In Wikipedia, all contributors are theoretically equal and hold each other to account. There is no editorial board, there are no senior editors who carry a right of overrule or veto. ‘That doesn’t quit work in theory’ says Andy, ‘but like the flight of the bumblebee, it works in practice’. For example, in September 2018, newspapers ran a story that the Tate Gallery had decided to stop writing biographies of artists for their Website. They would use copies of Wikipedia articles instead. The BBC does the same, with biographies of musicians and bands on their website and also with articles about species of animals. The confidence of these institutions comes because it is recognised that Wikipedians are good at fact-checking and that if errors are spotted or assertions made without a supporting reliable reference they get flagged up. But there are some unintended consequences too. Because dedicated Wikipedians have the habit of checking articles for errors and deficits, Wikipedia can be a very unfriendly place for new and inexperienced editors. A new article can get critical ‘flags to show something needs further attention. People can get quite zealous about fighting conflicts of interest, or bias or pseudo-science.
For most people there is just one Wikipedia. But there are nearly 300 Wikipedias in different languages. Several have over a million articles, some only a few thousand. Some are written in a language threatened with extinction and they constitute the only place where a community of people is creating a website in that language, to help preserve it as much as to preserve the knowledge.
Wikipedia also has a number of ‘sister projects’. These include:
- Wiktionary is a multi-lingual dictionary and thesaurus.
- Wikivoyage is a travel guide
- Wikiversity has a number of learning models so you can teach yourself something.
- Wikiquote is a compendium of notable and humorous quotations.
Probably the Wikidata project is the most important of the sister projects, in terms of the impact it is having and its rate of expansion. Many Wikipedia articles have an ‘infobox’ on the right side. These information boxes are machine readable as they have a microformat mark-up behind the scenes. From this came the idea of gathering all this information centrally. This makes it easier to share across different versions of Wikipedia and it means all the Wikipedias can be updated together, for example, if someone well known dies. Under their open licence, data can be used by any other project in the world. Using the Wikidata identifiers for millions of things, can help your system become more interoperable with others. As a result, there is a huge asset of data including that taken from other bodies (for example English Heritage or chemistry databases etc.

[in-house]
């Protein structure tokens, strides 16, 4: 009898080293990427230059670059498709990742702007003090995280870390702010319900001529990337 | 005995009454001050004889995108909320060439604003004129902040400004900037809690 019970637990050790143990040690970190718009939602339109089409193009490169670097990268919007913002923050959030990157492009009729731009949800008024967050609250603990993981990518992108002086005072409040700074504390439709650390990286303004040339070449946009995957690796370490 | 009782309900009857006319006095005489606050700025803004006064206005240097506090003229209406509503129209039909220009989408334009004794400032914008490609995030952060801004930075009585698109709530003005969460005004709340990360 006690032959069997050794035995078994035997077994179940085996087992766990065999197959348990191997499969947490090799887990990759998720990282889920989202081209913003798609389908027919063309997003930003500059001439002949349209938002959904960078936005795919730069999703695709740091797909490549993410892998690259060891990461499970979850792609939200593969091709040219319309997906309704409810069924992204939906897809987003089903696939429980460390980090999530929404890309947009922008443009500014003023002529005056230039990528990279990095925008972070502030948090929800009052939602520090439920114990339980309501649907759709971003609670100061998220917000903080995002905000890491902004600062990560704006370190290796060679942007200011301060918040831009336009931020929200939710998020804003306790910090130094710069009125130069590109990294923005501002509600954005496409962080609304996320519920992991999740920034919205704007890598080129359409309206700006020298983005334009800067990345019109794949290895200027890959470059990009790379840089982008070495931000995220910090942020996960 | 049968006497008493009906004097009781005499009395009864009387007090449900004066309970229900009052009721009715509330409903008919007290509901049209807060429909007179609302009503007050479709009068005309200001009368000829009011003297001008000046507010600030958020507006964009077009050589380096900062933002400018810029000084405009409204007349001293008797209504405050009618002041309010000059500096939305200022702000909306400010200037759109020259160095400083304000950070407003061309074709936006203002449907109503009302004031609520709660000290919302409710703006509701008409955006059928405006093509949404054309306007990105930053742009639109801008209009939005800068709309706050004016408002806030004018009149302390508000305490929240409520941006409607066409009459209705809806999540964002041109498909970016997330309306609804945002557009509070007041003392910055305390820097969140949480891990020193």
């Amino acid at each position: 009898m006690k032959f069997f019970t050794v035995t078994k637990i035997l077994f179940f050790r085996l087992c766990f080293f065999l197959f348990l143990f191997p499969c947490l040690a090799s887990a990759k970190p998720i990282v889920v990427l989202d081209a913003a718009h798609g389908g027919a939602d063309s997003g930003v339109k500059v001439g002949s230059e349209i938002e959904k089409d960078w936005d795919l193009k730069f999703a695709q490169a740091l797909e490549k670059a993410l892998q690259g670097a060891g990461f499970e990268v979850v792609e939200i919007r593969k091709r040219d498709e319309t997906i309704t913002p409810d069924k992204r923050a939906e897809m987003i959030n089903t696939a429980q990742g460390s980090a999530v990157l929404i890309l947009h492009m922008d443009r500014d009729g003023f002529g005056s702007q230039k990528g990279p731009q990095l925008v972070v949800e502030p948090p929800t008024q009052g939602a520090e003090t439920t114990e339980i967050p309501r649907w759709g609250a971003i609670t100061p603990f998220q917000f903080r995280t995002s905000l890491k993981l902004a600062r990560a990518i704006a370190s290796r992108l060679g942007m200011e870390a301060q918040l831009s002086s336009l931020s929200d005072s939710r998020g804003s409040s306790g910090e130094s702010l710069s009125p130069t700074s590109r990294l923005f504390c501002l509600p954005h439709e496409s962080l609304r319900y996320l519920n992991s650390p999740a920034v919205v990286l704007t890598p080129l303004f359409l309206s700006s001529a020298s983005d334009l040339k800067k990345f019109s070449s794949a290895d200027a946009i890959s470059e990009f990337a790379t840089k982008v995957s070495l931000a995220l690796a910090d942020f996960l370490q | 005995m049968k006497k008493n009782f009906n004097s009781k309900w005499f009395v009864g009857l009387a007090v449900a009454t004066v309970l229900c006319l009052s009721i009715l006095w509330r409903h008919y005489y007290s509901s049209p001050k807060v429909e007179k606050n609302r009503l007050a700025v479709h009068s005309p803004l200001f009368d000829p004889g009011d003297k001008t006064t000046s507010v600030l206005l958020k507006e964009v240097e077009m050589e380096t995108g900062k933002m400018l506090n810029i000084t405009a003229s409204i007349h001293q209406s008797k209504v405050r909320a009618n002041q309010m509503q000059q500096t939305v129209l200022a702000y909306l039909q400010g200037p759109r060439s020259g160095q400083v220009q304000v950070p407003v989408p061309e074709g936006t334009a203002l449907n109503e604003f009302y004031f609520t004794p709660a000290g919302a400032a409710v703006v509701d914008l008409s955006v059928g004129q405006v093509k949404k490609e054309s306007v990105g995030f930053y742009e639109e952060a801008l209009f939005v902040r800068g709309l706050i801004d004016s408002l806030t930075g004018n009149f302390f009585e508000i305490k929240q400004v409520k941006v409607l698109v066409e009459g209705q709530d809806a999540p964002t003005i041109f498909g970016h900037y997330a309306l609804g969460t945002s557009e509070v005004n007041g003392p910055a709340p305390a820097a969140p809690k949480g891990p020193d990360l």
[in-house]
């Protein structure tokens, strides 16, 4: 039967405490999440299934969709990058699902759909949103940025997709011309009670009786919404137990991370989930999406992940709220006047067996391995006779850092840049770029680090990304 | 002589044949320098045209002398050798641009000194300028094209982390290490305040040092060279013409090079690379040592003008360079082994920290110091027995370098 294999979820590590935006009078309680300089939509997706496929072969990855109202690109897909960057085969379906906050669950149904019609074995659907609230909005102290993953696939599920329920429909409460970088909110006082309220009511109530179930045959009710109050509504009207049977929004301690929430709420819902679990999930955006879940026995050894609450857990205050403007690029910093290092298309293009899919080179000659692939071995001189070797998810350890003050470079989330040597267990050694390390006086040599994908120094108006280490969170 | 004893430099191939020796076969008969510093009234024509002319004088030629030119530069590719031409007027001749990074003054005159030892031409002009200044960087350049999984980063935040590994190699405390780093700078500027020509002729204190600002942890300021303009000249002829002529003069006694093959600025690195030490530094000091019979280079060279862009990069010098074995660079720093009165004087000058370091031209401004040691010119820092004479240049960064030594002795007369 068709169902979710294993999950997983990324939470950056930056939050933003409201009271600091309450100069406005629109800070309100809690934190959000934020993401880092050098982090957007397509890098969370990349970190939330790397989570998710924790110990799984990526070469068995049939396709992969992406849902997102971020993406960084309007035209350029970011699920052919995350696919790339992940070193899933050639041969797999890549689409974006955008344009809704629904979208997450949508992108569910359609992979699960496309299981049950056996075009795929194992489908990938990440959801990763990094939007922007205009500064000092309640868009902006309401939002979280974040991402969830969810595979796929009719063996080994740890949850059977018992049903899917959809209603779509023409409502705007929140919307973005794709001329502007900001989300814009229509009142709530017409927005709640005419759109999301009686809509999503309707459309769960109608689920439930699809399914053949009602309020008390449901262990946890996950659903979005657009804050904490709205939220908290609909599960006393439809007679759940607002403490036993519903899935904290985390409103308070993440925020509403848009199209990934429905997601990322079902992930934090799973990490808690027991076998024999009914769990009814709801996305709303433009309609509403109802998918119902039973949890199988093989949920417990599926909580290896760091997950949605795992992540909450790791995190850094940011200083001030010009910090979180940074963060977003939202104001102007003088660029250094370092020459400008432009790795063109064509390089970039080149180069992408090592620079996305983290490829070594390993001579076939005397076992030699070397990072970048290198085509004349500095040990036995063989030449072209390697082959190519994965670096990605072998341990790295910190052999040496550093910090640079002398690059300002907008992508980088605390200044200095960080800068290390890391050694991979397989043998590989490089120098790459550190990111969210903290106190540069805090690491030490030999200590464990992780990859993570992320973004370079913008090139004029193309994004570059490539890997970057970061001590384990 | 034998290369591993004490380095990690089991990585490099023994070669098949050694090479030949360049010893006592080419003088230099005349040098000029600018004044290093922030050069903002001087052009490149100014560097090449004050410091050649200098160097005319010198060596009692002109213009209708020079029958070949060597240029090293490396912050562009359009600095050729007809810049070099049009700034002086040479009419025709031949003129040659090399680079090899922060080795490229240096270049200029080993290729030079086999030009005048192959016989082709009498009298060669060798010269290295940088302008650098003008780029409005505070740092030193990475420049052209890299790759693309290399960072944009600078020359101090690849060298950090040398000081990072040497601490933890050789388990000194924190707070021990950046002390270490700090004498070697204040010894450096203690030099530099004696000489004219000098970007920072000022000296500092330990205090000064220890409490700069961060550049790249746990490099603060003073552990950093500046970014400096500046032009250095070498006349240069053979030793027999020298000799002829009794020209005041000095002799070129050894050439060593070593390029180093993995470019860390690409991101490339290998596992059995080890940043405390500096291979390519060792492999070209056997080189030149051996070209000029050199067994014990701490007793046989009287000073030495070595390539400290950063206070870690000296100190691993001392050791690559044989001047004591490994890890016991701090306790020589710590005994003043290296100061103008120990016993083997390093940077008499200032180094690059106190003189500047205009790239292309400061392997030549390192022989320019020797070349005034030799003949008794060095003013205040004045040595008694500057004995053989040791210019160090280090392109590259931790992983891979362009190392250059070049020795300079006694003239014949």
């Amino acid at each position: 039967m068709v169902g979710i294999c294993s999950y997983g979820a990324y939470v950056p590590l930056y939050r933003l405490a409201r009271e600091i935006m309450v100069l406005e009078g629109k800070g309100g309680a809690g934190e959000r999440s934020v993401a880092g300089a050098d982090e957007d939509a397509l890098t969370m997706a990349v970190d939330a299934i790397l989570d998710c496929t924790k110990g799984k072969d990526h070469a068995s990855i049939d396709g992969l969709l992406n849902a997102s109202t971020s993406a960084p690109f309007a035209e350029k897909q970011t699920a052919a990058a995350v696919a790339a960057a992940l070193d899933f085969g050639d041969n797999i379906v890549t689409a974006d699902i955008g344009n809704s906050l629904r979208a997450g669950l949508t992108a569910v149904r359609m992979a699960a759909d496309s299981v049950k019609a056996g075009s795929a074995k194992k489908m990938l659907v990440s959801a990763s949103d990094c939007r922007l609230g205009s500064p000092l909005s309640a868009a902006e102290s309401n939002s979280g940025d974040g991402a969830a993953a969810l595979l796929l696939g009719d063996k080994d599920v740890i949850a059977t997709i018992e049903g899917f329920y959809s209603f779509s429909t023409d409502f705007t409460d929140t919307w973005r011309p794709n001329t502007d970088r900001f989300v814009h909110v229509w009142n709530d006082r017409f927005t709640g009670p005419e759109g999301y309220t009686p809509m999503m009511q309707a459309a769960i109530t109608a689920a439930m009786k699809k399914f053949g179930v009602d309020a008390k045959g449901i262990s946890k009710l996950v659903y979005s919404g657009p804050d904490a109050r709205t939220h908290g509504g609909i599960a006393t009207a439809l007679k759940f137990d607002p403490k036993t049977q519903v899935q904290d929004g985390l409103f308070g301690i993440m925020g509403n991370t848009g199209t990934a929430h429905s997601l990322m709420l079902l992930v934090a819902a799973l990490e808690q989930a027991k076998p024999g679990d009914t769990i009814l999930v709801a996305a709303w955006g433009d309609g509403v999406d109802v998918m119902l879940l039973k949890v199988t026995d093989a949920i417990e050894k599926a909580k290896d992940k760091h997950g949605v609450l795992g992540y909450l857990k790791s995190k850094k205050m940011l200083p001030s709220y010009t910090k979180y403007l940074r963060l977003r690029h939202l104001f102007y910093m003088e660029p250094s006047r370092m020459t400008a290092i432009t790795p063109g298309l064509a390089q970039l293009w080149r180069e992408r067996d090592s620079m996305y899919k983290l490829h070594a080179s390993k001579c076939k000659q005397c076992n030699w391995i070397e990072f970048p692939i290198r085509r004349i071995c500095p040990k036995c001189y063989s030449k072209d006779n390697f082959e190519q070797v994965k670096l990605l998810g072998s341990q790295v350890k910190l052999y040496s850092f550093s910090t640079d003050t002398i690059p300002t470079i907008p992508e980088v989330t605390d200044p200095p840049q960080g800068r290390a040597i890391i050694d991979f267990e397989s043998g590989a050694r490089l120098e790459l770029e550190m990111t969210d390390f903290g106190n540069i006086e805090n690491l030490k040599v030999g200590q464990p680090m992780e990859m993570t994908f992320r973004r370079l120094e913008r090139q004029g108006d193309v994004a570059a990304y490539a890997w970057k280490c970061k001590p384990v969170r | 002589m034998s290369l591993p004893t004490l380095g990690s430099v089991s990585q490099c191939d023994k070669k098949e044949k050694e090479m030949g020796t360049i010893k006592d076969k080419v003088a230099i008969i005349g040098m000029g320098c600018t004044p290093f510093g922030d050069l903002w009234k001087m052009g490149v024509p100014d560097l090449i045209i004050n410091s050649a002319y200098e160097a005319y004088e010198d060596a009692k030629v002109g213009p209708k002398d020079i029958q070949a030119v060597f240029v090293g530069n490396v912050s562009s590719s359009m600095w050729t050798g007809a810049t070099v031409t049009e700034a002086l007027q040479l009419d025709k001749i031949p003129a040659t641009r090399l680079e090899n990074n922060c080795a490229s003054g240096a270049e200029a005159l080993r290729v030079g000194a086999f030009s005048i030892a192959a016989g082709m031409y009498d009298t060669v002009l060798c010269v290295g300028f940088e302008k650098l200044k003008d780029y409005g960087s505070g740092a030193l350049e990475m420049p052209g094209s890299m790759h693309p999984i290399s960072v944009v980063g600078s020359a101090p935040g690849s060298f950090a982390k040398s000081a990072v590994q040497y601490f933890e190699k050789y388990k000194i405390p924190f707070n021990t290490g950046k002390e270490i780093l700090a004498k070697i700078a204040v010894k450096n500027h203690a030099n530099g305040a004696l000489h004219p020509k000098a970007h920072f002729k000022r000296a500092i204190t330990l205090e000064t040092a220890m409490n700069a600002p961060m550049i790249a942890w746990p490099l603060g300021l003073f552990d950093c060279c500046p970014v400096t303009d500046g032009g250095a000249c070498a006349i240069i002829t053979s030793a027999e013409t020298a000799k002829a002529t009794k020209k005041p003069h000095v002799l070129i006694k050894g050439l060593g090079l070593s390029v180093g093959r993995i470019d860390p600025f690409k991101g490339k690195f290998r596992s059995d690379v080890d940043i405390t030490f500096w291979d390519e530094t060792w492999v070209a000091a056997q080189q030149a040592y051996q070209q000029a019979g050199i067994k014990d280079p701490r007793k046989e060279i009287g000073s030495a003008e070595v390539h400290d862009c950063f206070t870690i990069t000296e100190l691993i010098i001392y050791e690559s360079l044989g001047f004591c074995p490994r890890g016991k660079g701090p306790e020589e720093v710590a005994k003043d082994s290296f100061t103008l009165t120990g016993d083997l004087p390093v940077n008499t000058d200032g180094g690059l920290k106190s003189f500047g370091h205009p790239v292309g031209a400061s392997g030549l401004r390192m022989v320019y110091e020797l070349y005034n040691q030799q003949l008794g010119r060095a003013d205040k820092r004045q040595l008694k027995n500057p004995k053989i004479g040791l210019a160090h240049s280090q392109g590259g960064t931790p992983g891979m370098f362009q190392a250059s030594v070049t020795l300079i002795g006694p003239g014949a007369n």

Wikipedia has many more such projects that Andy explained to us and the information was a revelation to most of us. So we were then delighted to spend some time looking at an exercise in small groups. This featured two speakers who talked about the way they had used a shared Content Management system to gather and share knowledge. These extra speakers circulated round the groups to help the discussions. The format was different to NetiKX usual breakout groups but feedback from participants was very positive.
This blog is based on a report by Conrad Taylor.
To see the full report you can follow this link: Conradiator : NetIKX meeting report : Wikipedia & knowledge sharing